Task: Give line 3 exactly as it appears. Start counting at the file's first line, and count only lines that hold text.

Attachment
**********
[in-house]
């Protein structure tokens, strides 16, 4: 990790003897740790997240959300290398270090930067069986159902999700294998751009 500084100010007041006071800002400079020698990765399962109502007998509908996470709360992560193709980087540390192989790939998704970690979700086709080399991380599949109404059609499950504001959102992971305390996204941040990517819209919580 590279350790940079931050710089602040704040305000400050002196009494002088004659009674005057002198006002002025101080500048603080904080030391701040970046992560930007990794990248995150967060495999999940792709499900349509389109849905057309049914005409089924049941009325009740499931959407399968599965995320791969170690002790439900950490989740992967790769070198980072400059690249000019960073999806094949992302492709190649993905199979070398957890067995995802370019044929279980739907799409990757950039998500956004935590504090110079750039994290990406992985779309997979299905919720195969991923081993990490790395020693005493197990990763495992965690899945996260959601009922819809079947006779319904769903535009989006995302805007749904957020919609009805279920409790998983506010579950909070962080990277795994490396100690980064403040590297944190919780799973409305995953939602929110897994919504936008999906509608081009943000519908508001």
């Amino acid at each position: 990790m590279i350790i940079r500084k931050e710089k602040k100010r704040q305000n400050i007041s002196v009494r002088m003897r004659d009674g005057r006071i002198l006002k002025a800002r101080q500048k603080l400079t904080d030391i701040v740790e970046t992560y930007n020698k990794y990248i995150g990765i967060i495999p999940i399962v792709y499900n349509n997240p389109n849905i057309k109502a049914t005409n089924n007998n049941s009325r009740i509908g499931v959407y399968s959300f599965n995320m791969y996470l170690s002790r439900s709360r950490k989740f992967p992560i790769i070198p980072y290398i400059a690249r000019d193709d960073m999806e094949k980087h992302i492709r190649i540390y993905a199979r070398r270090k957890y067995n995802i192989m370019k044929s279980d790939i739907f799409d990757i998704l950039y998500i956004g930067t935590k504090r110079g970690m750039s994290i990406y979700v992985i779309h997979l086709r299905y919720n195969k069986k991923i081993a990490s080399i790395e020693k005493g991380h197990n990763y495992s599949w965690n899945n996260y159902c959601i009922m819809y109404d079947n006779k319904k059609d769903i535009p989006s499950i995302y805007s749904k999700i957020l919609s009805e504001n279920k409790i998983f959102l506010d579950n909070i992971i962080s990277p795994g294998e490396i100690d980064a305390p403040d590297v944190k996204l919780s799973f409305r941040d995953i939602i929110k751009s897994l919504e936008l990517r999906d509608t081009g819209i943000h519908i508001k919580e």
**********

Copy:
């Amino acid at each position: 990790m590279i350790i940079r500084k931050e710089k602040k100010r704040q305000n400050i007041s002196v009494r002088m003897r004659d009674g005057r006071i002198l006002k002025a800002r101080q500048k603080l400079t904080d030391i701040v740790e970046t992560y930007n020698k990794y990248i995150g990765i967060i495999p999940i399962v792709y499900n349509n997240p389109n849905i057309k109502a049914t005409n089924n007998n049941s009325r009740i509908g499931v959407y399968s959300f599965n995320m791969y996470l170690s002790r439900s709360r950490k989740f992967p992560i790769i070198p980072y290398i400059a690249r000019d193709d960073m999806e094949k980087h992302i492709r190649i540390y993905a199979r070398r270090k957890y067995n995802i192989m370019k044929s279980d790939i739907f799409d990757i998704l950039y998500i956004g930067t935590k504090r110079g970690m750039s994290i990406y979700v992985i779309h997979l086709r299905y919720n195969k069986k991923i081993a990490s080399i790395e020693k005493g991380h197990n990763y495992s599949w965690n899945n996260y159902c959601i009922m819809y109404d079947n006779k319904k059609d769903i535009p989006s499950i995302y805007s749904k999700i957020l919609s009805e504001n279920k409790i998983f959102l506010d579950n909070i992971i962080s990277p795994g294998e490396i100690d980064a305390p403040d590297v944190k996204l919780s799973f409305r941040d995953i939602i929110k751009s897994l919504e936008l990517r999906d509608t081009g819209i943000h519908i508001k919580e």